The flow index (ffc) was calculated from internal friction measurements. The friction parameters (effective angle of internal and wall friction) were measured by the Schulze ring shear tester (RST 01, Wolfenbuttel, Germany) according to ASTM D6773 [44]. The flow index (ffc) is the ratio of major consolidation stress (σ1) to unconfined yield strength (σc). Material was classified according to rules developed by Jenike, as performed in previous work [12]. Flow characteristics were determined at room temperature 23 °C ± 1 °C and the relative humidity was 46% ± 2%.
All input energy grasses, leaves, and spruce sawdust were dried in Binder oven at 40 °C (Model FED 400, Tuttlingen, Germany) and then crushed in a hammer grinder (Green Energy 9FQ 50, Uhersky Brod, Czech Republic). A laboratory pellet press with a flat die was used for pelletization (KAHL 14-175, Amandus Kahl GmbH & Co. KG, Reinbek, Germany). One and the same die was used in identical conditions for all the pellets. Pellets were made with a diameter of 6 mm, aiming to have the same dimensions that the commercial wood biomass. No binders were added in this study.

2.3. Experimental Biomass Combustor and Measurement Equipment

The general scheme of the combustor with its different sections is represented in Figure 2. In addition, Figure 2 emphasizes certain parts of the installation important for development of the tests. The burning plant is a biomass small-scale combustor with underfeed fixed bed and air staging (with primary and secondary air inlets), supplying thermal power between 5 kW and 12 kW (300 kW/m2–900 kW/m2).
The facility, with modular structure, has two air inlets: the primary entrance ( m 1 ˙ ) located at the bottom, and the secondary inlet ( m 2 ˙ ) between the burner and the deposition sampling module. The primary air goes into the burner through a grate, being responsible for initiating combustion and allowing the fuel reaction in the bed. The access of secondary air is through a module that has 44 holes each with a diameter of 4.4 mm uniformly distributed along its inner perimeter. The mass flow rate is controlled by a closed loop circuit in both cases. The scheme of the feeding air regulation is represented in detail in Figure 2 (detail 1): the air is supplied by a centrifugal fan and the flow is measured with a flow meter sensor (VPF.R200.100); the fan speed is controlled by a variable frequency drive (Altivar 31), connected to a digital PID controller (Omrom E5CK) that allows one to set the desired flow.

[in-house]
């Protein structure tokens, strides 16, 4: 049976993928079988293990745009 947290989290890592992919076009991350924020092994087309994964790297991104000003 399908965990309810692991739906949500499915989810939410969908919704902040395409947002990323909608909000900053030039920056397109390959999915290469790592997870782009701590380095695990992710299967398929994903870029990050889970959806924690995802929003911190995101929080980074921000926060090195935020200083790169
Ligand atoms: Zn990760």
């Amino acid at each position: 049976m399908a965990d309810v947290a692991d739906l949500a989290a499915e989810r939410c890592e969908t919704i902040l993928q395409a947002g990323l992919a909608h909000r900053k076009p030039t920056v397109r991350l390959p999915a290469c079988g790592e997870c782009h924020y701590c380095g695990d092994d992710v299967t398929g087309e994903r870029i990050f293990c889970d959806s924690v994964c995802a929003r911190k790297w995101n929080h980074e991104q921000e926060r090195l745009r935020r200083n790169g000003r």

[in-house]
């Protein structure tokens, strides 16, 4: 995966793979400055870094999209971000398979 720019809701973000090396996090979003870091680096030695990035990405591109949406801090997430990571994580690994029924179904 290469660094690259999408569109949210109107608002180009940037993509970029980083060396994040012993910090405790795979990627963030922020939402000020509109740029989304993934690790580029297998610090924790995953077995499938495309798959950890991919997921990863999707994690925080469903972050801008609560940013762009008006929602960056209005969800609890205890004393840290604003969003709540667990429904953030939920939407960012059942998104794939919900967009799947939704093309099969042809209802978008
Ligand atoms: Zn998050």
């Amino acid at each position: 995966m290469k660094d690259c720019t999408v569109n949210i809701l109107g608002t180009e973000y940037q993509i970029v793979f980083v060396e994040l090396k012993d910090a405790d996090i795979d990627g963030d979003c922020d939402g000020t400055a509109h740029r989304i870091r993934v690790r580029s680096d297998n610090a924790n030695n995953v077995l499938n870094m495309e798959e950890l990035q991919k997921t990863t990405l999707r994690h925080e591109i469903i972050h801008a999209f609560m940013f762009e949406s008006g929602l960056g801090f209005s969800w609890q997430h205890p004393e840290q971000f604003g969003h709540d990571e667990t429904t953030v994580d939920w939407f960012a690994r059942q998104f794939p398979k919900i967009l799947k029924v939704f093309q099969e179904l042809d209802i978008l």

The fuel enters the combustion chamber through a screw activated with an electrical motor, which can work both manually or automatically, using a timer. A load cell is used to determine the mass. The fouling module is situated just above the secondary air inlet and allows one to study deposition over a probe that simulates a boiler heat exchanger. In Figure 2 (detail 2), the deposition sampling module with its refrigeration circuit has been represented. The water sampling-probe is located inside the module and its diameter is 25 mm. The cooling circuit counts with two PT100 are responsible for measuring the inlet and outlet sampling probe temperature. A detailed description of the installation has been carried out in a previous study [36].
Just above the fouling module, along the chimney module, there are two gas outlets for sampling: one leads to a particle impactor (Dekati DLPI with 13 scales) and the other to the gas analyzer (SERVOMEX 4900). These two measurement systems have been represented in Figure 2 (details 3 and 4). At its top, the facility counts with a dilution module, where the exhaust gases are mixed with a stream of ambient air to reduce their temperature, ensuring it is less than 200 °C.

2.4. Experimental Methodology